Epi Info Version 6 was used to calculate the sample size using a power of 80^% and 5% level of significance. Based on previous studies 16,20, the prevalence of abnormal liver function tests is 5% for the type 2 diabetics with treatment and 15% for those untreated. The sample size calculated was 159 per group or 318 in all.


We calculated the prevalence and significance of associations between the treatment status and the rest of the variables using the Chi-square tests. To assess the risk factors for elevated ALFT, we used logistic regression modeling and multinomial logistic, including factors and all covariates. We used logistic stepwise regression to determine what variables contribute significantly to the ALTF. We also checked the goodness of fit of the data to the model and also determined the effect of the contribution accounted for or explained by the variables to the forms of ALTF. Further correlations among different variables were also checked. All analyses used SPSS Version 11.5.



The baseline clinical characteristics of the subjects grouped by treatment status are reported in Table 1. A total of 317 subjects were included in this study. Forty eight percent (n=151) were in the untreated group and 52% (n=166) in the treated group. Most of the subjects were 40 to 60 years old for both the treated and untreated subjects. There were more male subjects for both groups. More than a half of the subjects were diagnosed diabetics for one to three years, and almost half are obese I. The glucose control was almost equally distributed across the three tertiles. Eighty percent (n=255) had elevated LDL and sixty percent (n=188) had low HDL. Abnormal total cholesterol (57.7%, n=183) and triglycerides (42.9%, n=136) were found in half of the subjects. Forty percent (n=127) of the subjects had abnormal ALT and they are almost equally distributed to both the treated and untreated subjects. AST, GGT and AP were also abnormal in sixty to ninety percent of the subjects.

When the association of the different variables to treatment status was tested using the Chi- square tests, only the duration of diabetes, HbA1c and GGT revealed highly significant association. AST has some significant association as well.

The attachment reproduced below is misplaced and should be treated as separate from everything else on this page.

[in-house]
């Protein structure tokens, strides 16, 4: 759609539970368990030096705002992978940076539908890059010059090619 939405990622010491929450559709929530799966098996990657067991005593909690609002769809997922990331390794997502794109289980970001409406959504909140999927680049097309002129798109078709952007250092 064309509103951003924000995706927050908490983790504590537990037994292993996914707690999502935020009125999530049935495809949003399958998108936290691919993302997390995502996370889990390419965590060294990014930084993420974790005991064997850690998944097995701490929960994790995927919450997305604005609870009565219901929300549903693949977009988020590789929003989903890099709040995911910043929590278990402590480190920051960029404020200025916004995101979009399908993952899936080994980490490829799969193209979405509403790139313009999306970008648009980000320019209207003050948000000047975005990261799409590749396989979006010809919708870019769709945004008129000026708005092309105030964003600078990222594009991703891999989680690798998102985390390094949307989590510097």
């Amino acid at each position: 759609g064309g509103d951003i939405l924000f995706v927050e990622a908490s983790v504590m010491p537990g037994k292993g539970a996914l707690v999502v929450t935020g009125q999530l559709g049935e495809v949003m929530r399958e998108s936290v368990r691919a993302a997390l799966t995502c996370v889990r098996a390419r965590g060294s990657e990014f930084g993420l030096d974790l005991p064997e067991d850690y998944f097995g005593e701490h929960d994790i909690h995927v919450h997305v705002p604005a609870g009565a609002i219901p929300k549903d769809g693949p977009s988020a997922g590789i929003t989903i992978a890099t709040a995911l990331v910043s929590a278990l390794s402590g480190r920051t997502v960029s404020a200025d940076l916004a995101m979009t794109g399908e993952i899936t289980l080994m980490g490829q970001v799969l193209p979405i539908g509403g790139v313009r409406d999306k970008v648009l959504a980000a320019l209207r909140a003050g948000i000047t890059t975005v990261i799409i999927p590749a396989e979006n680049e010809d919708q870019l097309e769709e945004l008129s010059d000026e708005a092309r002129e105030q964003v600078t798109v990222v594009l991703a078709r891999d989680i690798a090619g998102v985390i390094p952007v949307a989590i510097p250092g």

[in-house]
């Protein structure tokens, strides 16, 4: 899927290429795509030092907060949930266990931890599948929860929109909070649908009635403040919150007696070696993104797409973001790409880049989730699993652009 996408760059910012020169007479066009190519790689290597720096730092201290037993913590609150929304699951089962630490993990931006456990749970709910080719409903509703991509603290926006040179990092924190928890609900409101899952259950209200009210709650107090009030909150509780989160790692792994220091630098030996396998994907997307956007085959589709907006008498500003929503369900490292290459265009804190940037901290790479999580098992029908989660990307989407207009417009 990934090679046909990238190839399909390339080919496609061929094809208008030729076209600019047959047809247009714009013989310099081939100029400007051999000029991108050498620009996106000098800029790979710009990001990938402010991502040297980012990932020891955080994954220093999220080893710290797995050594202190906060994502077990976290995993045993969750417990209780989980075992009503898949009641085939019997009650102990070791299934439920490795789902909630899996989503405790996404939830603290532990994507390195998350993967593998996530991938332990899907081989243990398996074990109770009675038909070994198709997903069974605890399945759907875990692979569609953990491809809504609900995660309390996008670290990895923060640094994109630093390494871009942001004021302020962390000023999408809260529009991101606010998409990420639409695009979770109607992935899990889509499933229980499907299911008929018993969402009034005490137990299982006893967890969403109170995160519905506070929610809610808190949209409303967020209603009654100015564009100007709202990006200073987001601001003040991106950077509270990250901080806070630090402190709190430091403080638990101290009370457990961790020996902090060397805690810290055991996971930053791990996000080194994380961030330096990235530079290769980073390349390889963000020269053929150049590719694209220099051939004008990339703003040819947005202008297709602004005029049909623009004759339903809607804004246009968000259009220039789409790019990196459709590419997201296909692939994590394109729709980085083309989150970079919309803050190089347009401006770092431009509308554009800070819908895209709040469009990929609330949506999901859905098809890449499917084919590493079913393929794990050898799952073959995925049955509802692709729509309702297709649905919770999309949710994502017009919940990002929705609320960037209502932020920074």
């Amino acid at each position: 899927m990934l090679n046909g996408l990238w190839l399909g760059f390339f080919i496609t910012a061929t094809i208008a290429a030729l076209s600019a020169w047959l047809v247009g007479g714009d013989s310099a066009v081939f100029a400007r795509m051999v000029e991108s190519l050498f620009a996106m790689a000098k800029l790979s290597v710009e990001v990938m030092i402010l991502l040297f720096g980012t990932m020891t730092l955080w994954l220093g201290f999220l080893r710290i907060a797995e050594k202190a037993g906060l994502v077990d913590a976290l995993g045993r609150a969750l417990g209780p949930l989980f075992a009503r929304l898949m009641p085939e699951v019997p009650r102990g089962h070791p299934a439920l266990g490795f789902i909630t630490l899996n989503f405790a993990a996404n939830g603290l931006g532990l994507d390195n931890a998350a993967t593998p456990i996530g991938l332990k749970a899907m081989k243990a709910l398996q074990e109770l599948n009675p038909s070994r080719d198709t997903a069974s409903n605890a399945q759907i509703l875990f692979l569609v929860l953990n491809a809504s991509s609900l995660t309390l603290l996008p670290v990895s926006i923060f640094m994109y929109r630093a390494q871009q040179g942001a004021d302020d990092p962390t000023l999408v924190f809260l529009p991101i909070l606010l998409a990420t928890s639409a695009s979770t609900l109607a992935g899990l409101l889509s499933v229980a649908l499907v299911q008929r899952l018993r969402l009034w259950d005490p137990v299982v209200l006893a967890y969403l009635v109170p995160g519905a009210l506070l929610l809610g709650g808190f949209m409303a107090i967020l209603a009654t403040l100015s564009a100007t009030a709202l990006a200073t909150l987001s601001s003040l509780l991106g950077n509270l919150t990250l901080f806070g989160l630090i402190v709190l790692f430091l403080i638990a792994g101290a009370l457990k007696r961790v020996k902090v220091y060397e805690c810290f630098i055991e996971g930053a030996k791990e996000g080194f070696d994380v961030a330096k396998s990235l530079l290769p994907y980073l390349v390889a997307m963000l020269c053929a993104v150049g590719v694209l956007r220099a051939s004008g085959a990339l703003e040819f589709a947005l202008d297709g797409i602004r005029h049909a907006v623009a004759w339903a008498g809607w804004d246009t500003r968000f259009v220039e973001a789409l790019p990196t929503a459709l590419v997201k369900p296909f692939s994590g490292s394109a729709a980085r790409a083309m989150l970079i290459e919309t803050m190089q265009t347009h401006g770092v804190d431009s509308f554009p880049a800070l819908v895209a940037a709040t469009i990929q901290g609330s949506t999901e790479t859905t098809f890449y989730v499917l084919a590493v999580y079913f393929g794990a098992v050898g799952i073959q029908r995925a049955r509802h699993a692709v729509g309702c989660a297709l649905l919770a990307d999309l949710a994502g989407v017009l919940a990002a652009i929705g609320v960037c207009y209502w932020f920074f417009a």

In the logistic regression, (Table 2), liver enzyme levels were associated with some variables, especially abnormal GGT vs TRIGLY (p-value=0.011, odds ratio=2.3), normal GGT vs. treatment status (p-value=0.003, odds ratio=0.355). Interestingly, in the multinomial logistic regression, abnormal ALT among males was associated with age of 20-30 years old (p-value=.032, odds ratio=11.299) and with normal BMI (p=0.000, odds ratio=4.467). Using stepwise logistic regression analysis, more associations were seen with abnormal AST vs. BMI (p=0.000), vs. A1c >6.5 (p=0.017, odds ratio 0.438), vs. females (p=0.000, odds ratio 3.020). ). By logistic regression, there was a significant association with abnormal alkaline phosphatase (AP) vs. A1C (p-value 0.05, odds ratio=0.431), vs. LDL (p-value 0.04, odds ratio=10.689).

In the correlation analysis, elevated ALT, AST, AP were most strongly associated with female gender and HDL while total cholesterol and triglycerides, treatment status and duration were weakly associated with elevated AST.


In this present study, the prevalence of abnormal liver enzymes among Filipino diabetics ranged from 40 to 90%. These values are far higher from the previous reports of 14 to 23% prevalence of abnormal enzymes among diabetics. 20,24 This could be explained by the stringent values set by the American College of Physicians on the normal ALT and other liver function tests.